Eventually I got over it, but I've always been a staunch pacifist, given the chance. I was at school when the Cuban missile crisis boiled up, I was at school when Kennedy was assassinated - I always had a good idea what was going to happen next...
At one point I took advantage of a free period at school, sagged off, took the bus into town, and visited Progressive Books in Mount Pleasant, up the hill from the Adelphi, towards the old University, and bought a small supply of CND badges for me and some fellow pacifists at school. I believe they were one shilling and sixpence each, by the way. The badges disappeared like the proverbial hot cakes, and I was commissioned to return to the "Commie Bookshop" for a further supply. No school uniform this time, either - anarchists didn't wear school uniform. The people in the bookshop were very kind to me, and obviously tried not to embarrass me, but they produced some leaflets (political - oooh...), and asked would I like to take some of these for my friends, and they were having a meeting the following Saturday if we would all like to come. I imagine I left at a good, brisk trot, without the leaflets. I delivered my load of CND badges, and the world moved on.
Not quite - I've always had that ability to see the Apocalypse coming over the hill - yet again - here it comes - 3rd time this week. That's why, when everyone was excited, watching the Berlin Wall come down, I was watching through my fingers, waiting for the shooting to start.
That's also why, when the fat fools who are in charge of the USA and North Korea were threatening each other with extermination recently, I felt that old, familiar sinking of the heart, and wondered why they couldn't get some grown-ups to do these jobs. I do hope Mr Trump doesn't frighten any little children in the world - being a child is scary enough as it is.
That's not much of a story, probably, but a lot of the shaping of my views is captured right there, however silly it may seem. That is how we were brought up - maybe I was a good boy, and reacted the right way. Maybe not. Whatever, I've always been a mug for any casual Doomsday story.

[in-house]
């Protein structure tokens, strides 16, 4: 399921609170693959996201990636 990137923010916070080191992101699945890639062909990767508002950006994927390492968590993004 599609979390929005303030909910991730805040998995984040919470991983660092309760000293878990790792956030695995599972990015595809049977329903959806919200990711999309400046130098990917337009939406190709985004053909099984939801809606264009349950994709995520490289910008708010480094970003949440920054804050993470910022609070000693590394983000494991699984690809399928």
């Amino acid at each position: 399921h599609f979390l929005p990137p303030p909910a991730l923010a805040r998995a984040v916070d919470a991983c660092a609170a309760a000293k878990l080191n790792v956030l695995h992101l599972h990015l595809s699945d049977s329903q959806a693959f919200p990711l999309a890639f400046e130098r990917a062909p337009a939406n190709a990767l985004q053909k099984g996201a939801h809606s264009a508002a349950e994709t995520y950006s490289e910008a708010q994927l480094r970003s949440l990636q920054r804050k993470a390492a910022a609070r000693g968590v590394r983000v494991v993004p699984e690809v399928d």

In passing, many years later, when I was married, with a young family, and striving to make ends meet, one birthday time I was given my Annual Appraisal at work by my boss of the day, who was a nice old boy - I liked him. As we finished the discussion of what I hoped to achieve, and how the professional exams were going, he said to me, "You're not still involved in the political stuff, are you?".
I was completely bewildered - I assured him I was not the slightest bit interested in politics, never had been, and he made a brief note on my file. I forgot all about it.
Many more years later, by which time I was a rather more important member of staff than I had been, something happened (was it the start of Data Protection?) and I was given the opportunity to see my personal staff file, by the same employer. I took the chance, and didn't think much about it, but in the miscellaneous section at the end was a handwritten note:
Active member of Communist Club at University and possibly a party affiliate of some sort - started at school?
I was dumbfounded - no basis for this at all. Untrue, in fact - not even close. Next to the note, in red ballpoint pen, my old boss, Bill (who had subsequently retired and was probably dead by then) had written: no evidence of this now, and that seemed to be the end of it.
It doesn't matter now, but I have sometimes wondered where that came from - what on earth was it about? I guess I'll never know - probably a mistake. Yes - let's assume it was a mistake. At least they haven't vapourised me yet, though I suspect they are working on it at this very moment.